John Hope Hope Family was an important African American educator and race leader of the early twentieth century. In 1906 he became the first black president of Morehouse College—the alma mater of Martin Luther King Jr.—in Atlanta. Twenty-three years later, in 1929, Hope went on to become the first African American president of Atlanta University (later Clark Atlanta University). Under his leadership, Atlanta University became the first college in the nation to focus exclusively on graduate education for African American students. As a race leader, Hope was steadfast in his support of public education, adequate housing, health care, job opportunities, and recreational facilities for blacks in Atlanta and across the nation. He also supported full civil rights in the South during an era when African Americans were expected to accommodate a system of inequality.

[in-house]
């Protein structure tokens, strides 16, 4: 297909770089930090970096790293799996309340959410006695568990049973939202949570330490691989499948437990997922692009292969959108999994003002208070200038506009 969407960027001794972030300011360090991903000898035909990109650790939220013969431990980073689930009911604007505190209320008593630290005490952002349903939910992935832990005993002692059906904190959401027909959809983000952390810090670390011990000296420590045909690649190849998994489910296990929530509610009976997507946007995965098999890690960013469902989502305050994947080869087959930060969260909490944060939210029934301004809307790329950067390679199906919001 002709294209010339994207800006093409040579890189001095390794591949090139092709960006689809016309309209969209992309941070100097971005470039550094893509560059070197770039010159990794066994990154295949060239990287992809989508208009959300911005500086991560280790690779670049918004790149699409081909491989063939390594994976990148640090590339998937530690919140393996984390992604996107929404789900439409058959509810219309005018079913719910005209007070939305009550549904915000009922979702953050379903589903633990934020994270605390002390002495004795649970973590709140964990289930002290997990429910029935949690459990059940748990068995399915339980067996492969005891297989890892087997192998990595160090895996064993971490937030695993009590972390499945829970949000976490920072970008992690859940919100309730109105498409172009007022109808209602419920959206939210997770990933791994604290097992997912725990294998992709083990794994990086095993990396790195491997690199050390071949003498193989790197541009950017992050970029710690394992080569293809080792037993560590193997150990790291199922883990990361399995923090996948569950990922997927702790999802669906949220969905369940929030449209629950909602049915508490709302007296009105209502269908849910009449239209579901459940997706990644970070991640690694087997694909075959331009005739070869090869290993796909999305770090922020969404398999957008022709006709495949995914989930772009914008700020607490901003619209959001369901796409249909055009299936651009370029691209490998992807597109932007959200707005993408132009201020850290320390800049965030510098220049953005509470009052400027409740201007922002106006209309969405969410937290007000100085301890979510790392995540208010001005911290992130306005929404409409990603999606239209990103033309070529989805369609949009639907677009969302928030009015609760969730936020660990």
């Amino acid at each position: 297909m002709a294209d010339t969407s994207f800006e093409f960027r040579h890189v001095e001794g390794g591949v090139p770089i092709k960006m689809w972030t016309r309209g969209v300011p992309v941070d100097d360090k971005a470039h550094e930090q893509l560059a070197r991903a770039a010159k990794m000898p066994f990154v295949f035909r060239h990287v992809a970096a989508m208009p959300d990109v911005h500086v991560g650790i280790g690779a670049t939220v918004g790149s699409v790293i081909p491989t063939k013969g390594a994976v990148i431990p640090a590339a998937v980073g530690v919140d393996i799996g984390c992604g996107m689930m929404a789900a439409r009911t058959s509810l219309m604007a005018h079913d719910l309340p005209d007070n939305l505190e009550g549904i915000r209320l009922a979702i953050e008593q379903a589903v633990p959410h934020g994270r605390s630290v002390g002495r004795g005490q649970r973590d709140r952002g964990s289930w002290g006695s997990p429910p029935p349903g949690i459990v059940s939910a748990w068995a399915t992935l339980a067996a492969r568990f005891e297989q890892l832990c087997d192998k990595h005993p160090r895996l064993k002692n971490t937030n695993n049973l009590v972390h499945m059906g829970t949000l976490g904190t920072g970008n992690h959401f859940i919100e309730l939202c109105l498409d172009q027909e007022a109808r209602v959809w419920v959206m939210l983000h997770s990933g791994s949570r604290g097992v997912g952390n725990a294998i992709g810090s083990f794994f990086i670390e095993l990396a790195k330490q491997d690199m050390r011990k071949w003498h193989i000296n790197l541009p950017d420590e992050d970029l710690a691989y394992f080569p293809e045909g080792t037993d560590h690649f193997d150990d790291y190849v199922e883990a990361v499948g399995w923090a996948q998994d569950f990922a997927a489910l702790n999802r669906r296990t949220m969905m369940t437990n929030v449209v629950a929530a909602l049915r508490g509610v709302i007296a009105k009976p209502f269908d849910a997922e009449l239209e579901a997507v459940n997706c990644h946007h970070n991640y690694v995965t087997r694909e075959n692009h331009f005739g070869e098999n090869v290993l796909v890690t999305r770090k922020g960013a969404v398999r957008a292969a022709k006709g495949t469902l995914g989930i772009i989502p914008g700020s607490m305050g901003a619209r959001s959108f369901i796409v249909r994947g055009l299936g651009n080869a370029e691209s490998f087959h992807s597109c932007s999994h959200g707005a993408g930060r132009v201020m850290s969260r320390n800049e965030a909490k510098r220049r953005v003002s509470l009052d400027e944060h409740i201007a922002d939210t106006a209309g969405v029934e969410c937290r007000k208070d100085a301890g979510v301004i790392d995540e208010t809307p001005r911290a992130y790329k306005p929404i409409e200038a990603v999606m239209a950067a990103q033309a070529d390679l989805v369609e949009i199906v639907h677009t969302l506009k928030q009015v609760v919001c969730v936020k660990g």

To accomplish his goals, Hope embraced several civil rights organizations, including W. E. B. Du Bois’s Niagara Movement, the National Association for the Advancement of Colored People (NAACP), and the southern-based Commission on Interracial Cooperation. He was also very active in such social service organizations as the National Urban League, the “Colored Men’s Department” of the YMCA, and the National Association of Teachers in Colored Schools. Hope was very well known among both blacks and whites in the early twentieth century. Buck Franklin, the father of the distinguished historian John Hope Franklin, was so impressed with Hope’s social and educational leadership that he named his son after Hope.